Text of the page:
Bowel Cancer: Common symptoms, risk factors and treatments

Bowel cancer is the third most common diagnosed cancer in both men and women in Scotland, according to Public Health Scotland.

Over 3,700 new cases are diagnosed in the country every year.

Ninety-five per cent of Scots diagnosed with bowel cancer are over the age of 50, but it is possible for younger people to suffer.

Bowel cancer symptoms are often overlooked as many overlap with signs of other conditions from irritable bowel syndrome (IBS) to diarrhoea.

Screening can therefore be vital to help spot the cancer as well as being able to identify pre-cancerous signs in both men and women.

Colon cancer in human body, artwork
Bowel cancer is the third most common cancer in Scotland.

Early diagnosis can save your life as treatment is generally very effective if started in good time.

However, it is important to know what signs to look out for and when to seek medical attention.

Here is all you need to know from symptoms to risk factors and possible treatments.

Symptoms of bowel cancer

According to the NHS, 90 per cent of those with bowel cancer have at least one of the following symptoms:

  • a persistent change in bowel habit – pooing more often, with looser, runnier poos and sometimes tummy (abdominal) pain
  • blood in the poo
  • abdominal pain, discomfort or bloating always brought on by eating
  • weight loss
  • constipation

It is important to note that most people with these symptoms will not have bowel cancer but it is best to book an appointment to get checked out if you are worried.

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You should see a GP if you have any of the symptoms of bowel cancer for 3 weeks or more.

What else could it be?

Bowel cancer symptoms cross over with a number of other common conditions.

For example;

  • constipation
  • diarrhea
  • Piles (haemorrhoids)
  • anal fissures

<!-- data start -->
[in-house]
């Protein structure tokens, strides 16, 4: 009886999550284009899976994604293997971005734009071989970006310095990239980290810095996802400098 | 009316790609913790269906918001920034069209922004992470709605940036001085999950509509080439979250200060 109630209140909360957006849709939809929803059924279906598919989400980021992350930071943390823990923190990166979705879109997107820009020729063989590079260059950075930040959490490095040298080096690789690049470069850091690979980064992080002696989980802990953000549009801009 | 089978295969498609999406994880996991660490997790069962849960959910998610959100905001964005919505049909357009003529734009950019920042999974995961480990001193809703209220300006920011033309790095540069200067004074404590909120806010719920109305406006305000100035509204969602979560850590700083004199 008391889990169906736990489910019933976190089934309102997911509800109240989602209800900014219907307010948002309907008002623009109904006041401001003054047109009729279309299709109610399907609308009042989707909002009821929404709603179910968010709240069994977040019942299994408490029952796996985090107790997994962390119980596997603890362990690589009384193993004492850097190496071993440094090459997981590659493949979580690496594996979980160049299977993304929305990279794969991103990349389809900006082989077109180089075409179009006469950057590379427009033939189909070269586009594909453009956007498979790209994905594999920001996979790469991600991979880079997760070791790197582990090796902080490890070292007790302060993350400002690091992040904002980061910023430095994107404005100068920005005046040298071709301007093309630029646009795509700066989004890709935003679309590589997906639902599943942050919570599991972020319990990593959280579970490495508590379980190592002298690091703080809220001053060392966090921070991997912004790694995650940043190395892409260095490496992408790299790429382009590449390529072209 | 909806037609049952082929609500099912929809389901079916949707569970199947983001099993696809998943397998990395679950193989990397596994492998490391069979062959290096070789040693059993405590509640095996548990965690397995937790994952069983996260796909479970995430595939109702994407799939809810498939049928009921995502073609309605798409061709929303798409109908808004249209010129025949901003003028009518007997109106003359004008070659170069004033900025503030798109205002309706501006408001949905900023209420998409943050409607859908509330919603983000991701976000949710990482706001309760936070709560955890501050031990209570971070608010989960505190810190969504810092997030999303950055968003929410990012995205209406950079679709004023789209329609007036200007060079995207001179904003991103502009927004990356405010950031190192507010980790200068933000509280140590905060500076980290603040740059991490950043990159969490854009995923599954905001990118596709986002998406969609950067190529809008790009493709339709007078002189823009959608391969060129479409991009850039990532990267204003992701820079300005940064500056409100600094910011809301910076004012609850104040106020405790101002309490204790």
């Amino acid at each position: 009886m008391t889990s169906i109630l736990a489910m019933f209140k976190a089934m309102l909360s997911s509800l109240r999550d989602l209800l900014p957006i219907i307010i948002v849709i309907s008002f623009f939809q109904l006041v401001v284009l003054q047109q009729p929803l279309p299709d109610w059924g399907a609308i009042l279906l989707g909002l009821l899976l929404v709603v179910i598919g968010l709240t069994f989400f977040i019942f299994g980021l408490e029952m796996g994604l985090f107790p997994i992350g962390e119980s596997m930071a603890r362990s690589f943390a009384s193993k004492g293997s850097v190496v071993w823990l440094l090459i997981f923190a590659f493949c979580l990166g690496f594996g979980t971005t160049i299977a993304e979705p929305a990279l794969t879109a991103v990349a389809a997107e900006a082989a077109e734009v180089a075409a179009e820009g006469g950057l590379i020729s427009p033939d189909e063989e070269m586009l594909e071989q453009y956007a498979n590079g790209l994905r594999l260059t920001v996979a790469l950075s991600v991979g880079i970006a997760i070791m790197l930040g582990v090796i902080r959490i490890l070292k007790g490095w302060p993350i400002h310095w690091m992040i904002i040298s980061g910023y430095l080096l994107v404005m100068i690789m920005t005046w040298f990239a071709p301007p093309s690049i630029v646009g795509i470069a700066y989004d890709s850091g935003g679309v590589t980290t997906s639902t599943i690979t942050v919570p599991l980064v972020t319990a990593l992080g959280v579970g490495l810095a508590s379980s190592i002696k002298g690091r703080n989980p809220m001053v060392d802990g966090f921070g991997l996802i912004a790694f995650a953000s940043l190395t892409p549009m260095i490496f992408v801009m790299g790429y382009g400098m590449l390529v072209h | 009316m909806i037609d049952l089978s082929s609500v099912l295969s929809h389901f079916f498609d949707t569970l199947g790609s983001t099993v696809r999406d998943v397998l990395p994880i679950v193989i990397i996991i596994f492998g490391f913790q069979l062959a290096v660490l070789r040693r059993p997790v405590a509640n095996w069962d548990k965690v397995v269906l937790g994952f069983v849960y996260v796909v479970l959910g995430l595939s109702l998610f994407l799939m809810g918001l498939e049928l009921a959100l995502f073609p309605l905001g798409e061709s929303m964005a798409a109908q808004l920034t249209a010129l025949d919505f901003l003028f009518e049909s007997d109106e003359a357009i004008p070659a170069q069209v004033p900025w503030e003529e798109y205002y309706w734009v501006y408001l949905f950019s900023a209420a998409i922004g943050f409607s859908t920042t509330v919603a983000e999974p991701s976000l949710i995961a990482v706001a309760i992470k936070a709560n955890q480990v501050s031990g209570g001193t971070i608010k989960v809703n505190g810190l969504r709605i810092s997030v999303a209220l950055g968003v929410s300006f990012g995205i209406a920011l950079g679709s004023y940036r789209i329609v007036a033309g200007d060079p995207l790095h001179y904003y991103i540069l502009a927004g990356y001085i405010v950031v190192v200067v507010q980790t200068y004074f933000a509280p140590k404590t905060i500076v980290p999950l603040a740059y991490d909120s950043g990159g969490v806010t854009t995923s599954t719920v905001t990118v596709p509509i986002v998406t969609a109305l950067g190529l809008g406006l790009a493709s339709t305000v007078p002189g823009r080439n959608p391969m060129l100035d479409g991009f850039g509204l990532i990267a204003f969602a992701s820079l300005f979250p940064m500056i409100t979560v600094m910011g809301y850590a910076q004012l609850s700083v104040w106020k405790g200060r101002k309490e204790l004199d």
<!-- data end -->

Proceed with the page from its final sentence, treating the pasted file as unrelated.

• Irritable bowel syndrome (IBS)
  • diverticular disease
  • Crohn’s disease
  • ulcerative colitis

You can find out more about these conditions on

Risk factors

You are more at risk of bowel cancer if you fall under one or more of the following categories, according to Bowel Cancer UK.

  • aged over 50
  • A strong family history of bowel cancer
  • A history of non-cancerous growths (polyps) in your bowel
  • Longstanding inflammatory bowel disease such as Crohn’s disease or ulcerative colitis
  • Type 2 diabetes
  • An unhealthy lifestyle

These risk factors do not mean that you will definitely have or get bowel cancer in your lifetime.

Equally, not having any of these risk factors does not mean that you cannot get bowel cancer.

Bowel cancer screening

The Scottish Bowel Screening Program invites men and women aged between 50 and 74 to take part in screening every two years.

Bowel screening testing kits are now being sent out to allow Scots to complete tests at home.

You can access information about the bowel screening test and instructions on how to complete it on the Public Health Scotland website here.

Bowel cancer treatments

You may be offered a number of treatments if you are found to have bowel cancer.

Treatment methods will be dependent on your test results as well as your general health.

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Chemotherapy, radiotherapy or both may be used as well as other treatments if the cancer has spread to other areas of your body or if there is a risk of your cancer returning after treatment.

It can be enormously difficult to take in all the information front diagnosis to treatment.

Bowel Cancer UK have put together a guide explaining what questions you may want to ask to get the most useful information from your appointments. You can access it here.

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George Holan

George Holan is chief editor at Plainsmen Post and has articles published in many notable publications in the last decade.

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